There is no evidence on the part of anyone that plaintiff saw, or ought to have seen, the driver of the other car before the collision, and we think that for the court to have charged as requested would have put upon the plaintiff, as a guest, under the facts of this case, a greater duty and burden than he was compelled to bear under the law of Georgia or generally elsewhere.
Appellant, in support of his view, relying on the few lines quoted by him from Blashfield, supra, Sec. 2411, 'Lookout', as correctly stating the duty of a passenger to keep a lookout, overlooks the fact that the general tenor of the text and of the cases it cites are contrary to his view. Stating that a person riding as guest or passenger in an automobile is not in any event held to exercise the same duty of care in respect of the maintenance of a lookout as is the driver, the text goes on to say:
'The duty of lookout is not, however, specific and absolute, but is, so far as the occupant of an automobile is concerned, only a component part of the broad duty of care * * *. He may reasonably rely on the driver and is not required under all circumstances to watch the road and the driver and hold himself in readiness to give directions to the driver or to keep a lookout for sudden or unexpected danger which may arise.'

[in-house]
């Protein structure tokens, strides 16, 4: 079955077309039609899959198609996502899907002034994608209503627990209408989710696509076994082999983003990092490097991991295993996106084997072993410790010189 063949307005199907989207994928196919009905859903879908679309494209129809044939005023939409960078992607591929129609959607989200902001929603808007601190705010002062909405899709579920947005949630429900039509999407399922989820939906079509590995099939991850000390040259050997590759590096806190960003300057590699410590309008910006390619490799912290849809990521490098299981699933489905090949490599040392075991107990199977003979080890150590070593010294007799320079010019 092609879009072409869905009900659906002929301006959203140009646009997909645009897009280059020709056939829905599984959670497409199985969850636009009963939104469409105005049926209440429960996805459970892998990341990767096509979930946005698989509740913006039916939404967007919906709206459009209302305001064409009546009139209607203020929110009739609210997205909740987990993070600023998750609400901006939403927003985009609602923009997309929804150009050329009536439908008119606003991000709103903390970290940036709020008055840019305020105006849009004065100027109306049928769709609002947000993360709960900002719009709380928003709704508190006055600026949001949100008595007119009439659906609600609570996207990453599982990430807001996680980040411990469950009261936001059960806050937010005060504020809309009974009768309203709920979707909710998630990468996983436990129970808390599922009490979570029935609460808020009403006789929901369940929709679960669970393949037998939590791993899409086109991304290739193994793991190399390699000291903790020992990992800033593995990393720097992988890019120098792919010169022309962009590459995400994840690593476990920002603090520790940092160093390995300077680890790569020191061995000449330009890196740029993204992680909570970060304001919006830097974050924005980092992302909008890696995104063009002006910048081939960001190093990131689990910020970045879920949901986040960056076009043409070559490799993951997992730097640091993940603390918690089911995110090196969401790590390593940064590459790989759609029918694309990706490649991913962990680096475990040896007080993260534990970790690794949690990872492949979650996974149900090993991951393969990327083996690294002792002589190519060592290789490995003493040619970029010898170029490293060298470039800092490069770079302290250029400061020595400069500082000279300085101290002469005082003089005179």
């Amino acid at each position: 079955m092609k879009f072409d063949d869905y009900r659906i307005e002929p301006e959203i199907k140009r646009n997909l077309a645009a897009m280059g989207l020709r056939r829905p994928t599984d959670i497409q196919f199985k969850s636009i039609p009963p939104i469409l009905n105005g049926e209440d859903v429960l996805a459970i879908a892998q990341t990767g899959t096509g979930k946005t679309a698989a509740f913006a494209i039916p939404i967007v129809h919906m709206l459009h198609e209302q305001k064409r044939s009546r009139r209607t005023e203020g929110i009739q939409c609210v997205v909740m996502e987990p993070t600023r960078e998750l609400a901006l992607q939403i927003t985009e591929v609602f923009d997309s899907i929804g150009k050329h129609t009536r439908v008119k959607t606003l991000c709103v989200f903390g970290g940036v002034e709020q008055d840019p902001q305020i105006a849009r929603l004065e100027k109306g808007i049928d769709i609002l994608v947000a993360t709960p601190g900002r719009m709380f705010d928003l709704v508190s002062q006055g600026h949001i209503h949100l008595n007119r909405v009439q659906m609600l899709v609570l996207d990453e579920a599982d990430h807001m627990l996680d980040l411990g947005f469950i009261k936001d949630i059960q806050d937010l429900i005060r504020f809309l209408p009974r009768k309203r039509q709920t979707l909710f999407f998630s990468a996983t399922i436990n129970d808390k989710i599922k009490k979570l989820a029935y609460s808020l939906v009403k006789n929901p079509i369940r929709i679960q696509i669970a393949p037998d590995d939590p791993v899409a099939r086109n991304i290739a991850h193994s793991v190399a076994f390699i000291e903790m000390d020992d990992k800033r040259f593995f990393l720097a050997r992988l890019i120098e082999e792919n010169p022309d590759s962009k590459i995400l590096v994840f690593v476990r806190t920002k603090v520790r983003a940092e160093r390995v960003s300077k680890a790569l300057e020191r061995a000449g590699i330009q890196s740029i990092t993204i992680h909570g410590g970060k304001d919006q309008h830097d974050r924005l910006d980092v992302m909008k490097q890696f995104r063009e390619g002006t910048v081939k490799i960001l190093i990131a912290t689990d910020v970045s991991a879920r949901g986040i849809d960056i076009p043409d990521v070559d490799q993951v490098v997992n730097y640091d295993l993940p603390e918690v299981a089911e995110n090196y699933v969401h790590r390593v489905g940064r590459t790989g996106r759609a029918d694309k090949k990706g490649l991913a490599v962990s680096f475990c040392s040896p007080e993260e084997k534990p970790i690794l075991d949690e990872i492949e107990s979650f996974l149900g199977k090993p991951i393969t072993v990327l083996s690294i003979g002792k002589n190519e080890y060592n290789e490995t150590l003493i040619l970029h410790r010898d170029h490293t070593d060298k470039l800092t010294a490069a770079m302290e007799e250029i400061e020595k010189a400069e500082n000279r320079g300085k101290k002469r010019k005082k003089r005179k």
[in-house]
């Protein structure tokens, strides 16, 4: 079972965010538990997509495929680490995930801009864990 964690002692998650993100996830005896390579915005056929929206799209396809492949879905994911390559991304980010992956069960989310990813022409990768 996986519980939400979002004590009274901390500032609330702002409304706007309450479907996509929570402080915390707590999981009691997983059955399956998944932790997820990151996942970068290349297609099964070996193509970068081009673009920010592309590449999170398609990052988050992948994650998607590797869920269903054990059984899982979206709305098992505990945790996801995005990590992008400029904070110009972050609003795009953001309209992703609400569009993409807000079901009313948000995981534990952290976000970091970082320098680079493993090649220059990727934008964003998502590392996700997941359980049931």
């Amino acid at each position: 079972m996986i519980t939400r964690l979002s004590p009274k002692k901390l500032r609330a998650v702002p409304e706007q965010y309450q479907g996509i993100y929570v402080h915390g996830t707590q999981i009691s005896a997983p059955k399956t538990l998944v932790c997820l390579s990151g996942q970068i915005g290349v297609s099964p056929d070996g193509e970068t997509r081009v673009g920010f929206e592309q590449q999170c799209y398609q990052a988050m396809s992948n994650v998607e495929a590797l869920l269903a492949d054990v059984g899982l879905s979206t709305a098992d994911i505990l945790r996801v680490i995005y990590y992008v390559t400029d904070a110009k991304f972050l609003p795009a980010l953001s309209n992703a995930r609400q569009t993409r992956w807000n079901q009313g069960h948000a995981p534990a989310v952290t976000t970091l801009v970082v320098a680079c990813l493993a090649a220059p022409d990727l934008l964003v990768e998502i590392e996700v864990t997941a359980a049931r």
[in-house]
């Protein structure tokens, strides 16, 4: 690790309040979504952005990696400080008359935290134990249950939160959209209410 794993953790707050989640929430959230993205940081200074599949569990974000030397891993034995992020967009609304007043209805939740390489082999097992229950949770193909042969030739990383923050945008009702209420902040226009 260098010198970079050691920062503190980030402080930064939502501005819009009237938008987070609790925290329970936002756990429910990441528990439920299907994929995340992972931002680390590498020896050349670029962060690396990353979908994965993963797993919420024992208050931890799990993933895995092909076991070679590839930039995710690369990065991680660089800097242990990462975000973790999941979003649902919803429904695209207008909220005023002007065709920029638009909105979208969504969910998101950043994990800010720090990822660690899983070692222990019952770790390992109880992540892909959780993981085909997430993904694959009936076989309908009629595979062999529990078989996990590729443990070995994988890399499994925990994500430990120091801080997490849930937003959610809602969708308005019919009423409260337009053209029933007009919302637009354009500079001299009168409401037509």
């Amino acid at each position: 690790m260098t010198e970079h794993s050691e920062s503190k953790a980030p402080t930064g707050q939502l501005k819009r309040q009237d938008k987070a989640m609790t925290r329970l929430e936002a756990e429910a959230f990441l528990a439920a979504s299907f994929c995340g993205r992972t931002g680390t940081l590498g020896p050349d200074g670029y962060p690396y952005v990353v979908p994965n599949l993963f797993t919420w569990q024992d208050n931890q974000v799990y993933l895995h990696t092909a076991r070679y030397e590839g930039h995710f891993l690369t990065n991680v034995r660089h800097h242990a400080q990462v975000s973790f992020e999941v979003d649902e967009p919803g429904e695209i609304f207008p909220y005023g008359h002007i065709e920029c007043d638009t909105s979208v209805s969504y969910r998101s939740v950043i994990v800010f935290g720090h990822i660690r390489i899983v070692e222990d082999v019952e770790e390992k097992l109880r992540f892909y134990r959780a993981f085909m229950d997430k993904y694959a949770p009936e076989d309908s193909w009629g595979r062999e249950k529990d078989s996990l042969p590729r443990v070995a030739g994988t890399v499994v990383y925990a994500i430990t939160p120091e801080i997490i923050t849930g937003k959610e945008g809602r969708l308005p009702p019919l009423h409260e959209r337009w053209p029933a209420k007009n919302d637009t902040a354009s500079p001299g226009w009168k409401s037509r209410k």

In the 1958 Cumulative Pocket Part to this section, at page 106 et seq., the later cases collected and quoted from hold almost uniformly that a guest, in absence of an obvious or known danger or knowledge superior to that of motorist as to location of traffic signs, is not bound as matter of law to be constantly on the lookout for stop signs in order to be in position to warn the driver to stop and observe them. Carman v. Huff, 32 Tenn.App. 687, 227 S.W.2d 780. In addition there is cited a Texas case, Davis v. Shafer, Tex.Civ.App., 222 S.W.2d 145, holding that proof that one was a guest in an automobile at time of collision does not of itself establish duty to keep a lookout. But there must be proof of circumstances indicating a need for quest to be on the alert in order to show his duty to keep a lookout and otherwise he has a right to rely on the diligence of driver in keeping a lookout. Many other cases from these and other states to the same effect are also cited.5